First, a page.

A Student Perspective on Abuse and Relationships
by Erica West
As we continue through October, I’m sure a lot of us are getting excited about pumpkin spice lattes, fall weather and Halloween, but did you also know that October is National Domestic Violence Awareness Month? Domestic violence is an issue that affects us all, and it’s important we know how to recognize the signs, as well as how to support a survivor of domestic violence. Firstly, domestic violence is defined as behaviors used by one person in an intimate relationship to control the other. Partners can be married, living together, or dating, and it happens in same-sex relationships just as often as heterosexual ones.
Not all abusive relationships do not look the same, but here are some helpful warning signs:
Domestic violence can still affect someone’s life even if they are not in an abusive relationship themselves. For college students, the situation is especially difficult. If someone knows that abuse is happening at home, they can still be affected by it while away at school. Oftentimes going away to college may mean leaving a parent, sibling, or other loved one at home in an abusive situation and this can cause guilt, anxiety and fear. Domestic violence can affect anyone, and learning how to support those who have dealt with it in an appropriate and helpful manner is a vital step in stopping this issue for good.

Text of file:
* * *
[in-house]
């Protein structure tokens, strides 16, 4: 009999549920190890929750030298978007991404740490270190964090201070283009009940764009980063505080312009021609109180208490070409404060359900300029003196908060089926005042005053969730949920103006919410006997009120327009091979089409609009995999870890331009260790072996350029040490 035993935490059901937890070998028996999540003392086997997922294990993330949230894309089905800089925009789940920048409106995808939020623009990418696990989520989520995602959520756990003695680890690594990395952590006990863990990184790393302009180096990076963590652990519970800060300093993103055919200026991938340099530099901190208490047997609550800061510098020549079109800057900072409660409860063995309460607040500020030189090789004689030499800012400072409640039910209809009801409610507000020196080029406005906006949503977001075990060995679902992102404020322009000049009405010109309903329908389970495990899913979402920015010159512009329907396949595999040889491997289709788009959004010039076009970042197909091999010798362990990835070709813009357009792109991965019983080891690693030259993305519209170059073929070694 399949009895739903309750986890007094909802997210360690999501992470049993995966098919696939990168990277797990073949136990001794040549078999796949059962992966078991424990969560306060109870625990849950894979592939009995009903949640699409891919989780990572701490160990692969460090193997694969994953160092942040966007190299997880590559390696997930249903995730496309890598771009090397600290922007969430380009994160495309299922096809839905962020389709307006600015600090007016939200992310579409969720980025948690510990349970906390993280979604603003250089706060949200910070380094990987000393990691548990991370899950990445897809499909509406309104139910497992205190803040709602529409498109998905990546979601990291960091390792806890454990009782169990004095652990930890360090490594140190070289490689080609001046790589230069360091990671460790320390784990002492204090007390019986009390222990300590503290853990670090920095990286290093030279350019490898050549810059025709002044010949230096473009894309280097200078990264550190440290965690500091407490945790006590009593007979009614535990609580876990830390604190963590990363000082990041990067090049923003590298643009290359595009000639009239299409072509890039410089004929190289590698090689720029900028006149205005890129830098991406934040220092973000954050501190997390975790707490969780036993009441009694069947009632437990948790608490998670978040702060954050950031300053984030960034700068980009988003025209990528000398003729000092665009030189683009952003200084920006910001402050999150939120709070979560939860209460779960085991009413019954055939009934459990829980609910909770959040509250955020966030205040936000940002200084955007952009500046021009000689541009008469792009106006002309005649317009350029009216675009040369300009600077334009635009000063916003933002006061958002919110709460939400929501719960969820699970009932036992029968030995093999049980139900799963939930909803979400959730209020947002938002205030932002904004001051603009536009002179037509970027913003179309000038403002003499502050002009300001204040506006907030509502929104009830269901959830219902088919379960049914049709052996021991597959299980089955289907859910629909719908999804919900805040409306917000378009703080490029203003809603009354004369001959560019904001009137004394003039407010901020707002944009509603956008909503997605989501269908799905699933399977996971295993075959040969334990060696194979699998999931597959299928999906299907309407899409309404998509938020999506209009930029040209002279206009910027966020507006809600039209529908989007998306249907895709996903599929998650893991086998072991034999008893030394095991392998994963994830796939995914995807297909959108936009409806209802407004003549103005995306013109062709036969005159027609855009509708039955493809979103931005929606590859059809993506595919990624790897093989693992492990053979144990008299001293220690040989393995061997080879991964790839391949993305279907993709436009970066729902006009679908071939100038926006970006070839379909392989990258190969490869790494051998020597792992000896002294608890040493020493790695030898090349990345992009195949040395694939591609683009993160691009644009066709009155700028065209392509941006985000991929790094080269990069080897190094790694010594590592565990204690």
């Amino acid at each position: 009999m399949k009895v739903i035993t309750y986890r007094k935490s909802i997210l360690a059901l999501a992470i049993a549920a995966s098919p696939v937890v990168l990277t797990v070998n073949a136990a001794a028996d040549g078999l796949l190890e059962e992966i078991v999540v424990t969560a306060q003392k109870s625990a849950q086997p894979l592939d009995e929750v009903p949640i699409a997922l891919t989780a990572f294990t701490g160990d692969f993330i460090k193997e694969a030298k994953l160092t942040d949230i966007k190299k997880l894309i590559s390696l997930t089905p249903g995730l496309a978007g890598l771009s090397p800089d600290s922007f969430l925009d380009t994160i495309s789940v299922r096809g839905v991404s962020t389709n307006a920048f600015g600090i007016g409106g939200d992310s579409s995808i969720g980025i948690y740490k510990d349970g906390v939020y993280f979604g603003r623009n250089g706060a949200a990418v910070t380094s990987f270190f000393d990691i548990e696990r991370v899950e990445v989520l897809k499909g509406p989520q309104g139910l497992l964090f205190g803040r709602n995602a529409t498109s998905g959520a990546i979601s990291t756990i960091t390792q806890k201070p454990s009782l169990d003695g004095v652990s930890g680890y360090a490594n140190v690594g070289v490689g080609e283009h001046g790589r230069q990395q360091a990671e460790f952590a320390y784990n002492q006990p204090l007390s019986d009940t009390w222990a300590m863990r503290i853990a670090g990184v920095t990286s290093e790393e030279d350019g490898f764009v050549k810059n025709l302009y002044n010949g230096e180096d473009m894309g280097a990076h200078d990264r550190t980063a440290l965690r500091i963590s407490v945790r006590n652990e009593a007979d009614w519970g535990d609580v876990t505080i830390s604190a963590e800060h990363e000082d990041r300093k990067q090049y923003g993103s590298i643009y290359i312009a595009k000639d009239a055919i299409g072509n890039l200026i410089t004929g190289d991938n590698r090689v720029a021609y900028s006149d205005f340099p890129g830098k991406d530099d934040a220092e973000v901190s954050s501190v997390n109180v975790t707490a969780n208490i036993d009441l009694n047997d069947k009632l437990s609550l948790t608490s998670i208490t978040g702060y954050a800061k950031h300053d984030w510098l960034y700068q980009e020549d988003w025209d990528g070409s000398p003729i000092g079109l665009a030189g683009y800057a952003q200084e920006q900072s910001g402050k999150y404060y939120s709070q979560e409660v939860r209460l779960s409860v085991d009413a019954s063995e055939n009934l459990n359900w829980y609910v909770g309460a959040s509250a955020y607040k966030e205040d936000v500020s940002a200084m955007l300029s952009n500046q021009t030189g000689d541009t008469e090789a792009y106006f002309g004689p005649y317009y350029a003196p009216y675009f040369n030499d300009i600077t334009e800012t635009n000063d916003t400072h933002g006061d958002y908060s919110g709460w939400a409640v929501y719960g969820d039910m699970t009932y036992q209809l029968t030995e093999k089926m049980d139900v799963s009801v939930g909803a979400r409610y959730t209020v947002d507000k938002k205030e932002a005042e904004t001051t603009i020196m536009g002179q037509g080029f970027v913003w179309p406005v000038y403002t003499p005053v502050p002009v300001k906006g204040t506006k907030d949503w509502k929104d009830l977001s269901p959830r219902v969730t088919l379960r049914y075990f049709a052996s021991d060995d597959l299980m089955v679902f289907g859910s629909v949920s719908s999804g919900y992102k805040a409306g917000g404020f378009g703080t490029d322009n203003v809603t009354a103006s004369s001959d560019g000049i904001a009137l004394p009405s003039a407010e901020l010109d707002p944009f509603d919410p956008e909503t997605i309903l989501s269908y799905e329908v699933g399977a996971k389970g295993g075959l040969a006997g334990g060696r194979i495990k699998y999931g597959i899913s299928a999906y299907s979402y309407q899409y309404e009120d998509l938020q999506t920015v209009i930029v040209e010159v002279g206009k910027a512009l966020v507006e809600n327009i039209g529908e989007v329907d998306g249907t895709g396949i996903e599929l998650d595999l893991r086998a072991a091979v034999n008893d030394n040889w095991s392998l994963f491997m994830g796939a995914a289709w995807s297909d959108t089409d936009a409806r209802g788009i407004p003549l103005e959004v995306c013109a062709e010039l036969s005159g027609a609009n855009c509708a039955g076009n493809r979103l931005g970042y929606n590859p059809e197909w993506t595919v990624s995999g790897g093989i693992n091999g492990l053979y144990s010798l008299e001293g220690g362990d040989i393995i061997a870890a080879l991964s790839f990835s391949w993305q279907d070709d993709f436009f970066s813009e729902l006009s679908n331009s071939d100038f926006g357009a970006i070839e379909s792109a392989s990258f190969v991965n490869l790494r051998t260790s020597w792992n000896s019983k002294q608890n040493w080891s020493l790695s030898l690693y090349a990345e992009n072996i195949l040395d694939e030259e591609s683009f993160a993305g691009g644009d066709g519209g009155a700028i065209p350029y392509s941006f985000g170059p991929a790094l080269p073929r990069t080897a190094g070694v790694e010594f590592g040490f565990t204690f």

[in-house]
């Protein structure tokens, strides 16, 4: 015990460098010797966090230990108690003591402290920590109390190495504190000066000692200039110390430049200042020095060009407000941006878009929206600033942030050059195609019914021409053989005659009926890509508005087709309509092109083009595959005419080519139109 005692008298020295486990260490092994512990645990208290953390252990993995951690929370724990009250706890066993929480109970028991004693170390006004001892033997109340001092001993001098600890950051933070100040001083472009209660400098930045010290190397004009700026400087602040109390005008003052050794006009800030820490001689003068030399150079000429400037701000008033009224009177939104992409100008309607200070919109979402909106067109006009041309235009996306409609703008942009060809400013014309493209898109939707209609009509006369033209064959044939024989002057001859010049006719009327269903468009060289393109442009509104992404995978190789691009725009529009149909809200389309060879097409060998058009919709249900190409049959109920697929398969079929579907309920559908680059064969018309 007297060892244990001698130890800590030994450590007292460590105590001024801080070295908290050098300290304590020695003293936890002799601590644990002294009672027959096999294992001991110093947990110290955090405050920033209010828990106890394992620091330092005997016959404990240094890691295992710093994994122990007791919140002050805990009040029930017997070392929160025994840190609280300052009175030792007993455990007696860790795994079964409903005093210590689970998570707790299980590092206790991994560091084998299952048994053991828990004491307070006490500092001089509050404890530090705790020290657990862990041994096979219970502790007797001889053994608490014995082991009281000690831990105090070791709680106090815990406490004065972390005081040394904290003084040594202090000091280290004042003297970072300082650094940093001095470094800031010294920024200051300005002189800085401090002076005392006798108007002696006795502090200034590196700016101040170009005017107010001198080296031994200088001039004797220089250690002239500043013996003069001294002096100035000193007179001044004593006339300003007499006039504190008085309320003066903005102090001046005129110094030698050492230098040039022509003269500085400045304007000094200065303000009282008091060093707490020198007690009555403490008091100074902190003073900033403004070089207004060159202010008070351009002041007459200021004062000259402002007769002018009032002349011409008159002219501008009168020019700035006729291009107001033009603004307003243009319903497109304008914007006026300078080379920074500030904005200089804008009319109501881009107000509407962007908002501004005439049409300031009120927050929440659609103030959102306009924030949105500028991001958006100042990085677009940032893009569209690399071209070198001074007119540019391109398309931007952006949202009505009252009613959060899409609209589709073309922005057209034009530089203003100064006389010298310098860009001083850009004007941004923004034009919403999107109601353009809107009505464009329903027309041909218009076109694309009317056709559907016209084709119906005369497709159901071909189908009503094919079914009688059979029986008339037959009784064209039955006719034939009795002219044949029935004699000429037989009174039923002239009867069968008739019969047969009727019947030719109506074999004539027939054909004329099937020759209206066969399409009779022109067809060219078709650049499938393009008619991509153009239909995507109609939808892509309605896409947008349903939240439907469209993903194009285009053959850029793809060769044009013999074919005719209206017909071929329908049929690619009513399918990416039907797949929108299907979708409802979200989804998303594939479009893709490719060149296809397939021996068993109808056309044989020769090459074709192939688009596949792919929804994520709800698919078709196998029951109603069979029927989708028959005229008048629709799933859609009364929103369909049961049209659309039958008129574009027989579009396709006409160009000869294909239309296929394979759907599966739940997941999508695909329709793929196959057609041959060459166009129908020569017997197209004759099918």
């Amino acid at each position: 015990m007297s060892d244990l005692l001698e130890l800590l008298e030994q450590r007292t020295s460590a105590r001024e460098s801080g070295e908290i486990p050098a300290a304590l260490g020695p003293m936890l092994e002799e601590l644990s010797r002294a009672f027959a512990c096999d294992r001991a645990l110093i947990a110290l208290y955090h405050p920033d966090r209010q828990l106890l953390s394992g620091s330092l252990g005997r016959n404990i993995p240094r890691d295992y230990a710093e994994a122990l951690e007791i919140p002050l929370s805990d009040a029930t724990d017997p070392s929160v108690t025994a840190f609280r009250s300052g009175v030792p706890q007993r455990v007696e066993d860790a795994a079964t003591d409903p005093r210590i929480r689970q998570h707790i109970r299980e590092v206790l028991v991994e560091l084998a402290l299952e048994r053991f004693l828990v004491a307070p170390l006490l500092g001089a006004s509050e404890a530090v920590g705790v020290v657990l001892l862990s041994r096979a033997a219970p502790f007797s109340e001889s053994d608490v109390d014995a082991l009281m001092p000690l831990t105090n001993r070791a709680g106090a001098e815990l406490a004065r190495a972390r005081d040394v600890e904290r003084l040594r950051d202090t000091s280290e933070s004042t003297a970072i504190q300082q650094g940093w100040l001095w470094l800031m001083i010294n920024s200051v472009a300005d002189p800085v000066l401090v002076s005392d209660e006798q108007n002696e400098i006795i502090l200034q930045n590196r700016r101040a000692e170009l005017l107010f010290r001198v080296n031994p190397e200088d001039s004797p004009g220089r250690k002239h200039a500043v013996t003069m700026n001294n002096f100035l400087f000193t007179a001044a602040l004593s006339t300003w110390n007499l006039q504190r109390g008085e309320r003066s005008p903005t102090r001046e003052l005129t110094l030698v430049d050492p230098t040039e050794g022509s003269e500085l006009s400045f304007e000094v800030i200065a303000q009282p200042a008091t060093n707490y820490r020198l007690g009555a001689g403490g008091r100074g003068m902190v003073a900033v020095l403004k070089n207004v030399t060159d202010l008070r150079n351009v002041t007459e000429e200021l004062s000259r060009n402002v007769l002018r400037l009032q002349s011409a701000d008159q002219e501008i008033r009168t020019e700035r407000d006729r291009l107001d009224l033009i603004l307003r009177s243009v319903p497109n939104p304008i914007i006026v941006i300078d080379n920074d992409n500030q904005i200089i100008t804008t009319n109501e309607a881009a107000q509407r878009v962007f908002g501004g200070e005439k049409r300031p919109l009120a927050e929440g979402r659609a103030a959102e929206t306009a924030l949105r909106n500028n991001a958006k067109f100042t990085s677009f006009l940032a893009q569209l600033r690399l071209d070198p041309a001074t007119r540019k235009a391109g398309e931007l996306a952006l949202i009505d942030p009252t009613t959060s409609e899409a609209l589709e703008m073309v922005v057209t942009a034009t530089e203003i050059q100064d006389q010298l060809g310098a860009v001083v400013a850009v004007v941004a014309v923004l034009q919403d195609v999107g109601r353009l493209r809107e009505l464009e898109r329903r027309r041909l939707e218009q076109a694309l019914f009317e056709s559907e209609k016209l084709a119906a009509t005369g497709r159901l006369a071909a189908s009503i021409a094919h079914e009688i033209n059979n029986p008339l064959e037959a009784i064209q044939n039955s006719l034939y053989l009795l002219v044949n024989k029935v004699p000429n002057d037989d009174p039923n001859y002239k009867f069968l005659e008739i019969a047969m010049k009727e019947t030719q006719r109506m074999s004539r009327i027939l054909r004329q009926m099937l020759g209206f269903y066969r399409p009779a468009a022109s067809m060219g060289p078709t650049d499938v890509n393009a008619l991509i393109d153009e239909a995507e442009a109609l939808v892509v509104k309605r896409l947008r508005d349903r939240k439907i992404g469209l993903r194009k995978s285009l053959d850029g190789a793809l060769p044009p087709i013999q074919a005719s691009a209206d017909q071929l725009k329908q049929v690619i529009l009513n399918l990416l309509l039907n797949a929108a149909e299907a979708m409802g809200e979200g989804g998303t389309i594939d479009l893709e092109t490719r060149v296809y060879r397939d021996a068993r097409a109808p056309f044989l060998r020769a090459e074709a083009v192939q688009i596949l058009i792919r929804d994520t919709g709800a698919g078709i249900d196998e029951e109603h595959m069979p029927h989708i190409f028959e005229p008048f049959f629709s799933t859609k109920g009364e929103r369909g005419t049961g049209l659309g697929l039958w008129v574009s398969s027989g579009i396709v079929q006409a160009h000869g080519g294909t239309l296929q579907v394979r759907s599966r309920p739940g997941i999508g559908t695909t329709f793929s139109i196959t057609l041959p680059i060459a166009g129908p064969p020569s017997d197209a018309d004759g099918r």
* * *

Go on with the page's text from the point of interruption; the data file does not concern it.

When supporting someone who has been affected by domestic violence, our instinct may be to stay out of it, ask things like, “Why don’t you just leave?” or confront an abuser directly. These are all things that can actually make the situation worse. Instead it is best to express concern but not judge, listen and validate, and offer support or resources rather than advice. A victim may make several attempts to leave an abuser before they leave for good, and it is important that we support those we know and love with whatever decision they make. By educating ourselves and supporting each other, we can take a step towards making our school and community a safer place.
Resources for you or someone you know:
• Counseling and Psychological Services (CAPS). (831) 459-2628, caps.ucsc.edu
• Caitlin Stinneford, UCSC Sexual Violence Prevention Educator. (831) 459-2721, email@example.com
• Stephanie Milton, Director of the UCSC Women’s Center. (831) 459-2169
• Walnut Avenue Women’s Center, 303 Walnut Avenue, Santa Cruz, CA 95060. (831) 426-3062
• Women’s Crisis Support-Defensa de Mujeres. 1685 Commercial Way, Santa Cruz, CA 95060. (831) 425-4030
• The National Domestic Violence Hotline, available 24/7. 1 (800) 799-7233
Erica West is a 4th year student at Merrill college, majoring in Psychology and minoring in Education. She is currently a volunteer with SAFE and the Condom Co-op, and provides presentations on sexual assault prevention and health relationships.